A Delaware bankruptcy judge approved American Apparel’s bankruptcy plan Monday morning, capping two days of testimony in court last week and leaving the Los Angeles-based company on firmer footing to emerge from bankruptcy later this year.
The company’s plan, which had already received the support of its bondholders and creditors’ committee, will ultimately allow the company to exit Chapter 11 with less debt and about $2.5 million in distributions to unsecured creditors.
American Apparel founder Dov Charney had sought to block the plan’s confirmation, objecting to it along with a request from the company to extend a period of exclusivity for the plan that would block any alternative proposals for the company. Both objections were struck down.
Charney late last year had aligned himself with Hagan Capital Group and Silver Creek Capital Partners in a bid to buy the company with the most recent offer made earlier this month for $300 million. The offer, which would have placed Charney back in a leadership position at American Apparel, was ultimately rejected by the board on the basis that it would have left the company with more debt and would have also sent the company back to the drawing board in obtaining creditor support making it “not a meaningful proposal,” according to Judge Brendan Shannon. The company was running up against the clock with its debtor-in-possession financing, which required plan confirmation by Feb. 2 or it risked losing it.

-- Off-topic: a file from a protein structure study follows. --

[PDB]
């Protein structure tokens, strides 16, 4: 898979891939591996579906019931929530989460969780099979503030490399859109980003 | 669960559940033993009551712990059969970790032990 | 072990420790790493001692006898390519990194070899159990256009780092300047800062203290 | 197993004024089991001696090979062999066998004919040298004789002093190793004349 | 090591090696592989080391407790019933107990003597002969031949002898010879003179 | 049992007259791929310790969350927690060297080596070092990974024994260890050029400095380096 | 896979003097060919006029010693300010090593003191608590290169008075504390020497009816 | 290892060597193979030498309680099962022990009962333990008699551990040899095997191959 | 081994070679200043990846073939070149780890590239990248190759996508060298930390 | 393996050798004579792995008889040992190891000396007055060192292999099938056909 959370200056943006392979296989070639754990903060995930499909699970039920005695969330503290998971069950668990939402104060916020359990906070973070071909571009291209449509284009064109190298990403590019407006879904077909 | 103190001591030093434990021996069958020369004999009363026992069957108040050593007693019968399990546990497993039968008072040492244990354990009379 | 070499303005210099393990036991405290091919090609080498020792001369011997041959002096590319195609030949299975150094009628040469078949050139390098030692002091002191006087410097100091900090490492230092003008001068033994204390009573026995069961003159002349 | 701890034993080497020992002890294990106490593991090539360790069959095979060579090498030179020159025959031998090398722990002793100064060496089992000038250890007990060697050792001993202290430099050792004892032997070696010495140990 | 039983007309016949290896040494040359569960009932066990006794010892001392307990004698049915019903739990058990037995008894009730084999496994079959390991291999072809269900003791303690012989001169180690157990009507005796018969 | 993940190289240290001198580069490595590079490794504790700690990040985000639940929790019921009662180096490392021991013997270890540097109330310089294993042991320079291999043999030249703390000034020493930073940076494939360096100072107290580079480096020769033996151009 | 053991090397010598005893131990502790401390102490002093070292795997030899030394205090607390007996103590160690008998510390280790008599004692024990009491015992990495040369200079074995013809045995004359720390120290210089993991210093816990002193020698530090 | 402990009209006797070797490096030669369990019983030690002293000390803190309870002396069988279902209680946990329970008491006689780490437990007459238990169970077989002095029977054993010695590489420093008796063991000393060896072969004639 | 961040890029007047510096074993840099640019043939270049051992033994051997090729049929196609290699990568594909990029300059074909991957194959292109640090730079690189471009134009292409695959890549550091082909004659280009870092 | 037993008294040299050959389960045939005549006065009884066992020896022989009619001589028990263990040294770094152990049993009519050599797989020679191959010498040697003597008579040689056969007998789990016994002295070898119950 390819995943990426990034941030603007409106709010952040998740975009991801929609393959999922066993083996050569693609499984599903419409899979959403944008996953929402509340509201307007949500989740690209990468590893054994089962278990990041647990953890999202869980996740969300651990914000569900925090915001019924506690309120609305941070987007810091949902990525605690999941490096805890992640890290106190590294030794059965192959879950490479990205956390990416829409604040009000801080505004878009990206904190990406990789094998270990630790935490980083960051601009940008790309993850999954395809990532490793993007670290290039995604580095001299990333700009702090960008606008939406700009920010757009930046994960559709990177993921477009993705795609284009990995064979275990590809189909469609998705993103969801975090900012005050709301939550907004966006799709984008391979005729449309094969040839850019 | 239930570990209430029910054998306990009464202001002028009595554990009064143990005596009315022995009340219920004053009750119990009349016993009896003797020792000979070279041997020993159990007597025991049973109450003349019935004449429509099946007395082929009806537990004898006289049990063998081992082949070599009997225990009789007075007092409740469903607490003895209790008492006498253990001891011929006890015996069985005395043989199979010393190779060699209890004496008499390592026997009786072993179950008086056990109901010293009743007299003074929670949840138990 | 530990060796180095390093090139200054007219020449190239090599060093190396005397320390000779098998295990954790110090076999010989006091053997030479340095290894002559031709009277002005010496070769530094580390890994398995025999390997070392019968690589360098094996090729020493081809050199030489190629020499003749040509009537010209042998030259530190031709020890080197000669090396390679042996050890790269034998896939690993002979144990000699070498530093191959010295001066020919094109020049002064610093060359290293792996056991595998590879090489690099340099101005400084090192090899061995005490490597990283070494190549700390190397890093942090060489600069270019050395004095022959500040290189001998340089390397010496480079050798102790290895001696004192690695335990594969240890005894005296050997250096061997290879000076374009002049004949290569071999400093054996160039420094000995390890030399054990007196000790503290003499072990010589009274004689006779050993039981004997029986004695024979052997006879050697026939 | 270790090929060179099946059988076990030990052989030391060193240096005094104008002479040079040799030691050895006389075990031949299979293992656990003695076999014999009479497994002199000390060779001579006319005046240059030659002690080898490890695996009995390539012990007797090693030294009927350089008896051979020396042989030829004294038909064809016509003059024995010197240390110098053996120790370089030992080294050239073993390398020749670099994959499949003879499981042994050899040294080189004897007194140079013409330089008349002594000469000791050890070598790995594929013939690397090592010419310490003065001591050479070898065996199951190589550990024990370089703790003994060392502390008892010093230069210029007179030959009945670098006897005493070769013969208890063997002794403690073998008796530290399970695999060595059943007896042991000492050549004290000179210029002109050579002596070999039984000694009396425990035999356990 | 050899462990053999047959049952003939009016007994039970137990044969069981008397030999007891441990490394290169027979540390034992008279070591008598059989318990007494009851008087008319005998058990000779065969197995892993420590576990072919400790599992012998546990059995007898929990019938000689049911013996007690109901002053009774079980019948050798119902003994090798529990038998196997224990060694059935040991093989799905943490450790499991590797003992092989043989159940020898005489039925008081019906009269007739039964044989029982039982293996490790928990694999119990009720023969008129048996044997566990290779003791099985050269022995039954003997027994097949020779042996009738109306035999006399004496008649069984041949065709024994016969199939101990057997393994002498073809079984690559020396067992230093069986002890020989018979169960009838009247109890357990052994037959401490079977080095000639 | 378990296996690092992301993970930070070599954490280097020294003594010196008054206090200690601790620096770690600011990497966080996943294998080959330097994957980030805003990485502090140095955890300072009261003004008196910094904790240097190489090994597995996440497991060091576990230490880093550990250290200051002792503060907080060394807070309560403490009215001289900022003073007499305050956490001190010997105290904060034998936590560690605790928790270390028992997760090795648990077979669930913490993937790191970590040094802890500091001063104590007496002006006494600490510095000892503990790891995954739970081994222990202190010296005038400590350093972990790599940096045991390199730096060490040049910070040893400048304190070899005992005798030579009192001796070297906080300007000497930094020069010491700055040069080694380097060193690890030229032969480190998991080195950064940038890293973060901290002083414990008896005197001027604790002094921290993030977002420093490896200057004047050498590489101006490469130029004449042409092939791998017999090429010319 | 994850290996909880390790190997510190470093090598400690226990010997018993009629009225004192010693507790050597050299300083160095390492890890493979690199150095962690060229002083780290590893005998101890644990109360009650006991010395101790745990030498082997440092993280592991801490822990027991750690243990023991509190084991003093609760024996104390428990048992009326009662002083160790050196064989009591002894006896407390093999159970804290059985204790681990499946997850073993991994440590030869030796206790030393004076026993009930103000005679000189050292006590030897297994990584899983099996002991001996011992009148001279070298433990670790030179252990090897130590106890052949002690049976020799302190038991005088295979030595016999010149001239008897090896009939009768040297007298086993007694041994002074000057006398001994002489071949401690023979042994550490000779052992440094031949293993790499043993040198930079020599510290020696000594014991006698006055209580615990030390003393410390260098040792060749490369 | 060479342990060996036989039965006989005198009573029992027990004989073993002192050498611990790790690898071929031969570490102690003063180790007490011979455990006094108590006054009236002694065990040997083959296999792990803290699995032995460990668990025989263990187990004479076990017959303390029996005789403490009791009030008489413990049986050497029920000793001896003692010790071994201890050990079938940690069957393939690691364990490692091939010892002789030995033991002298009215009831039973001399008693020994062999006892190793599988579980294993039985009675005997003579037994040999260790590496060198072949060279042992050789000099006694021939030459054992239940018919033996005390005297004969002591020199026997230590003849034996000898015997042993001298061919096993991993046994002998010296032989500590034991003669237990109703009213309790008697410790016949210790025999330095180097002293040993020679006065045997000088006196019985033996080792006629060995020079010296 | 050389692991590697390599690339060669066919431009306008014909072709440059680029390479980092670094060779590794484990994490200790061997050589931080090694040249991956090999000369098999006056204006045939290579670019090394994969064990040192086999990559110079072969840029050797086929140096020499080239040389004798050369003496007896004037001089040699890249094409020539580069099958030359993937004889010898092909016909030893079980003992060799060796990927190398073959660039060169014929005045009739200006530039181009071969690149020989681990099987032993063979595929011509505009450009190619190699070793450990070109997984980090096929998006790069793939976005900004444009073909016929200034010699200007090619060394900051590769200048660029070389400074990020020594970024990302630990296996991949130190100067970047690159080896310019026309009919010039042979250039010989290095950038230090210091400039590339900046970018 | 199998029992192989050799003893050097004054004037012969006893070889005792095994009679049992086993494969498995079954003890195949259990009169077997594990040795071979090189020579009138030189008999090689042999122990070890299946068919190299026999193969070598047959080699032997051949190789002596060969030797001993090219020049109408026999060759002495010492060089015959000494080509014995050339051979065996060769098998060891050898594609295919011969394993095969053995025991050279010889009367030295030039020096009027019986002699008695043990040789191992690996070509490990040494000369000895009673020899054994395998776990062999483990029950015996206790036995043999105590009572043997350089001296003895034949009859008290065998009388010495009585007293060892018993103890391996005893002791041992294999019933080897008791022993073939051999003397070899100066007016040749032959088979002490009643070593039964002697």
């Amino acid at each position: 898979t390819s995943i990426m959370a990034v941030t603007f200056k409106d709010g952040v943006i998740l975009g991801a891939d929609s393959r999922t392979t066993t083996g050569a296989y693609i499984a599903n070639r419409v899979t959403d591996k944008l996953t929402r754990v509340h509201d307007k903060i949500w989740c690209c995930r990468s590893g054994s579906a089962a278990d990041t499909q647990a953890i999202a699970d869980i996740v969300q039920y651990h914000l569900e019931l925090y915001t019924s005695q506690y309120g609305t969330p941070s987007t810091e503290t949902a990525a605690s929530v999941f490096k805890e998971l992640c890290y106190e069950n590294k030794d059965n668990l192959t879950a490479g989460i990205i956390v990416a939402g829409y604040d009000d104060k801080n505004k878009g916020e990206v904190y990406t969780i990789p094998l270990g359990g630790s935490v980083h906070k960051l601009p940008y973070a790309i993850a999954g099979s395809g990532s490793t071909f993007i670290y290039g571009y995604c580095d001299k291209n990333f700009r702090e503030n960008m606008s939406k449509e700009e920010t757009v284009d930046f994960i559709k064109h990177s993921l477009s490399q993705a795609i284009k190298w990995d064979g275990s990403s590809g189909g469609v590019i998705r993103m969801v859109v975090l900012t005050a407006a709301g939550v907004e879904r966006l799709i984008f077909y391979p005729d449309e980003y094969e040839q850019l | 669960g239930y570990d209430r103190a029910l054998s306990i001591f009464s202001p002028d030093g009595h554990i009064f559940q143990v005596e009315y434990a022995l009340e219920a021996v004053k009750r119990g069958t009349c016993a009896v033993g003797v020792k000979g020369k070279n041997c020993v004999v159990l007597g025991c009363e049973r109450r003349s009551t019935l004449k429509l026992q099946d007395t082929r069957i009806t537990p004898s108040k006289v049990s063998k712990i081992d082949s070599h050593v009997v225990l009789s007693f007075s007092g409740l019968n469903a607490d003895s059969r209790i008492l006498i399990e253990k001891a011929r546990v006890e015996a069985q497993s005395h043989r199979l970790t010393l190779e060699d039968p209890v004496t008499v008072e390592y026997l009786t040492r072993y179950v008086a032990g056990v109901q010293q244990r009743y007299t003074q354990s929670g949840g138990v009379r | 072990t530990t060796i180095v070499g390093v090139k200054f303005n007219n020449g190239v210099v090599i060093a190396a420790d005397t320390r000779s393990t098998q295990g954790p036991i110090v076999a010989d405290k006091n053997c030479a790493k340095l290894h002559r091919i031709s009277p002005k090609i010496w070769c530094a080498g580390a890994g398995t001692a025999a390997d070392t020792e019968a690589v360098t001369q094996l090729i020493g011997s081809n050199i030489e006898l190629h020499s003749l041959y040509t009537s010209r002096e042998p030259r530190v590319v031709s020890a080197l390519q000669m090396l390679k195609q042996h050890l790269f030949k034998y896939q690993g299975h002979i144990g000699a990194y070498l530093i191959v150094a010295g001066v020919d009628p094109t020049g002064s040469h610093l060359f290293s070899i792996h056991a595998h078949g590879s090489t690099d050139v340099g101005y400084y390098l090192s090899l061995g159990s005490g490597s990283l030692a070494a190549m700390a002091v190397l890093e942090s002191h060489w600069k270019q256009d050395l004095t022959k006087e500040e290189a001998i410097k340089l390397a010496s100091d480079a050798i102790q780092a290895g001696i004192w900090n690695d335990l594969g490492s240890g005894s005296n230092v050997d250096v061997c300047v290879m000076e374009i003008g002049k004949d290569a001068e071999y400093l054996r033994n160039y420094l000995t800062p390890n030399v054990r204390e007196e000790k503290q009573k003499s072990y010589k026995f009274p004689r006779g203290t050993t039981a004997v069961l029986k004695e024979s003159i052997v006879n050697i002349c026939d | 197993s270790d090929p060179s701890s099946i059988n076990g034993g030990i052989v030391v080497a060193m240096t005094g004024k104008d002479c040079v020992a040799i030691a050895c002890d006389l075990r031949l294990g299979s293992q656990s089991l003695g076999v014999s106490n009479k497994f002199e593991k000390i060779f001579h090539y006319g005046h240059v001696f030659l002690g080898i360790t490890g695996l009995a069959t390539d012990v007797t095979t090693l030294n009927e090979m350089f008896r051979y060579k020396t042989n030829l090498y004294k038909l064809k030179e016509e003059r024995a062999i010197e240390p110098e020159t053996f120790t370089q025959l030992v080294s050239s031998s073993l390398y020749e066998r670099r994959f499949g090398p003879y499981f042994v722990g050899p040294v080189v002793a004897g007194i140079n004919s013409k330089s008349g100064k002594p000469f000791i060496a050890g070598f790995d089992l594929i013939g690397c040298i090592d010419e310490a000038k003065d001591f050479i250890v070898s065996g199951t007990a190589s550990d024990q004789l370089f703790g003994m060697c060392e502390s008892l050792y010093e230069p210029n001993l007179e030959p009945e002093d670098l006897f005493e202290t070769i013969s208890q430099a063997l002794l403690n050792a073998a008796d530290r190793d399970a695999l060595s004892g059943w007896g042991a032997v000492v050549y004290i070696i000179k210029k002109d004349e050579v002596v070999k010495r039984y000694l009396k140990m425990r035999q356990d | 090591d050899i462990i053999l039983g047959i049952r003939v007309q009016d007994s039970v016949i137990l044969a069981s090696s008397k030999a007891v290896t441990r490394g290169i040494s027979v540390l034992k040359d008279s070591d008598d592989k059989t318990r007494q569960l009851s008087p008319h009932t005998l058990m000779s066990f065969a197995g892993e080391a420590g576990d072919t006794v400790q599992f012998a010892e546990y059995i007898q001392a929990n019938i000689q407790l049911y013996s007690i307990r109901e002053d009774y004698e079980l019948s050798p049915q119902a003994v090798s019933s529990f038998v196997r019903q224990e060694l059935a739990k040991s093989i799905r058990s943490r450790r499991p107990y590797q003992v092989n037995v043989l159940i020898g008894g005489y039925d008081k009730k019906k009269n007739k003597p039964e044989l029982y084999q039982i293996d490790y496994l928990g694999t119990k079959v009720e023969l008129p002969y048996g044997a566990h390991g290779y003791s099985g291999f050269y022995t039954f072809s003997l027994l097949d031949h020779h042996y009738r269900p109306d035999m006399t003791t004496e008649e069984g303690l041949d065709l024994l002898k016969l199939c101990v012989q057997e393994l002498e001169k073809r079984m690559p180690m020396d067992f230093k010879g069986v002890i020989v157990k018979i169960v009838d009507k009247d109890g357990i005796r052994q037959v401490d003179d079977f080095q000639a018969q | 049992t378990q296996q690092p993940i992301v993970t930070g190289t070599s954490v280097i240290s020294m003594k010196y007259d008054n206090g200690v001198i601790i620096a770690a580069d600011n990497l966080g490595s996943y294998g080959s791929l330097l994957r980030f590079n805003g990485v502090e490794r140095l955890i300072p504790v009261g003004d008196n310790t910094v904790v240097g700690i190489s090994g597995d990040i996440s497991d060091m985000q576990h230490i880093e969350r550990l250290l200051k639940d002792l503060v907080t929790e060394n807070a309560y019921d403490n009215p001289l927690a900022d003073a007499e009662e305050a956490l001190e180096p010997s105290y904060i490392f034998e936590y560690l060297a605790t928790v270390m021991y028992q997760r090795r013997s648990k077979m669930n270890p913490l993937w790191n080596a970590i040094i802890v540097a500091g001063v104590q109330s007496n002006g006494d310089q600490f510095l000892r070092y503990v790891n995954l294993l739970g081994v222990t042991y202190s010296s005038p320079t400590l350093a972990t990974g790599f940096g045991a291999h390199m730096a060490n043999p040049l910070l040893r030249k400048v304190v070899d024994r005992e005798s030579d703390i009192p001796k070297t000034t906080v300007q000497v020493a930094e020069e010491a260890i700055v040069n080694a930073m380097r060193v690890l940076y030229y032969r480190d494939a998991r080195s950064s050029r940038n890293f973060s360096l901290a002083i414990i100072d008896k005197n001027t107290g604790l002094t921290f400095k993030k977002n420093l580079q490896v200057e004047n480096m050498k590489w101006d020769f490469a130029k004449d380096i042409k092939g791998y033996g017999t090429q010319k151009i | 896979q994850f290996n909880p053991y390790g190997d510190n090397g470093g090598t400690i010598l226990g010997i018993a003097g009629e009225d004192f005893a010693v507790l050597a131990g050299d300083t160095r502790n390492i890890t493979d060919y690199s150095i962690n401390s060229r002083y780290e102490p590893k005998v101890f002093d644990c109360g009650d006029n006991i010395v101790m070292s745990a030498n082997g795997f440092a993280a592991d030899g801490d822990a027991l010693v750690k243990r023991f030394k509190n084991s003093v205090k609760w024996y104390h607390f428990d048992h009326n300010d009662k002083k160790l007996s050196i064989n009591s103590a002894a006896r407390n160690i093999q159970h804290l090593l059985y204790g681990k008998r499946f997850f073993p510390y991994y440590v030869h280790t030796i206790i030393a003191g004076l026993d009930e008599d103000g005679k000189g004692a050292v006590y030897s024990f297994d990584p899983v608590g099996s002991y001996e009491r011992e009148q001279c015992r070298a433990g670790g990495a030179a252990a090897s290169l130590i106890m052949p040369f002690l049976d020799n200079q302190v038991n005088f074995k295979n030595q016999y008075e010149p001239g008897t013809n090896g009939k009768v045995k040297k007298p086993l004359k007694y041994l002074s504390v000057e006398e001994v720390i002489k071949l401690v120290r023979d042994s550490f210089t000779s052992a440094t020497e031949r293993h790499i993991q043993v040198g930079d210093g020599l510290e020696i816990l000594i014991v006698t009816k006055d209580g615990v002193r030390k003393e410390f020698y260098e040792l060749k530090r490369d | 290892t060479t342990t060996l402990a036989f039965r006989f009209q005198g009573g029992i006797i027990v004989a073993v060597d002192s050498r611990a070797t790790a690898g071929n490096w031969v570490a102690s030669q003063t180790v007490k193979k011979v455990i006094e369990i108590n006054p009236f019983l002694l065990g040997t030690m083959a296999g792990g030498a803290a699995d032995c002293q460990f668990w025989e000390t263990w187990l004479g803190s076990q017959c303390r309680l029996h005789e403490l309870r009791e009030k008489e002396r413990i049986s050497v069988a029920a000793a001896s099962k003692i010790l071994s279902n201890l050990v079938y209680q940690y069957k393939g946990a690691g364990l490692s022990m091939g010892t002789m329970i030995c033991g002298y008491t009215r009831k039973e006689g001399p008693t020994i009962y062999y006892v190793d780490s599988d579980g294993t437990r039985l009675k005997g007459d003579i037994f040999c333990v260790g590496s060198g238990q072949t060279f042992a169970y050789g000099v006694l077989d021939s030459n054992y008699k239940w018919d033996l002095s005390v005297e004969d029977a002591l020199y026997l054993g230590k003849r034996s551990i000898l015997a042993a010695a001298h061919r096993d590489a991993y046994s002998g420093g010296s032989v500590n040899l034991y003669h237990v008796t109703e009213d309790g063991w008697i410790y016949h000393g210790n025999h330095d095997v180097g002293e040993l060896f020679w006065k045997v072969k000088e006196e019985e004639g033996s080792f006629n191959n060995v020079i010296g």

Charney’s case largely centered around what his attorneys and he himself characterized in his own testimony last week as an unfair sale marketing process, a point of discussion not for the hearing.
“What is before the court is the debtor’s request to confirm a plan, not a sale hearing,” the judge said during today’s meeting. “Were this a sale hearing, I would not hesitate on this record to send the parties back to the auction table…”